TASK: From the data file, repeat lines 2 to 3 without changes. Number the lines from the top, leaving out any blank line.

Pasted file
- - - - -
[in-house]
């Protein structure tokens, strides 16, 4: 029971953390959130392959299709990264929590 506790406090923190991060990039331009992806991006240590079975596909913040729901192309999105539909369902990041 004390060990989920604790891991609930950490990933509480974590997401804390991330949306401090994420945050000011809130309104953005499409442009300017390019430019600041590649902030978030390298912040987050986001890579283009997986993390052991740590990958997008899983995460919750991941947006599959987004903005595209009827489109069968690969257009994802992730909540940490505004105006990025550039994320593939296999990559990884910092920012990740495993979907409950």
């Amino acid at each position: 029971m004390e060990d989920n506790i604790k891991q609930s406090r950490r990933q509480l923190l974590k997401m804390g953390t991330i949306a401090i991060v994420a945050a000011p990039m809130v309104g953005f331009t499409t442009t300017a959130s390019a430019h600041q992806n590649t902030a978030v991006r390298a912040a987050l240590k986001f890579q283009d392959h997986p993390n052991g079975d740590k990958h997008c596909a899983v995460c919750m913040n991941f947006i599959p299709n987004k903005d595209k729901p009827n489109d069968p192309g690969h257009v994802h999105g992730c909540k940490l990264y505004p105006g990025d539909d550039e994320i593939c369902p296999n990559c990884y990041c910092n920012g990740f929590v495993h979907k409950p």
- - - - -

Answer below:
């Protein structure tokens, strides 16, 4: 029971953390959130392959299709990264929590 506790406090923190991060990039331009992806991006240590079975596909913040729901192309999105539909369902990041 004390060990989920604790891991609930950490990933509480974590997401804390991330949306401090994420945050000011809130309104953005499409442009300017390019430019600041590649902030978030390298912040987050986001890579283009997986993390052991740590990958997008899983995460919750991941947006599959987004903005595209009827489109069968690969257009994802992730909540940490505004105006990025550039994320593939296999990559990884910092920012990740495993979907409950």
């Amino acid at each position: 029971m004390e060990d989920n506790i604790k891991q609930s406090r950490r990933q509480l923190l974590k997401m804390g953390t991330i949306a401090i991060v994420a945050a000011p990039m809130v309104g953005f331009t499409t442009t300017a959130s390019a430019h600041q992806n590649t902030a978030v991006r390298a912040a987050l240590k986001f890579q283009d392959h997986p993390n052991g079975d740590k990958h997008c596909a899983v995460c919750m913040n991941f947006i599959p299709n987004k903005d595209k729901p009827n489109d069968p192309g690969h257009v994802h999105g992730c909540k940490l990264y505004p105006g990025d539909d550039e994320i593939c369902p296999n990559c990884y990041c910092n920012g990740f929590v495993h979907k409950p």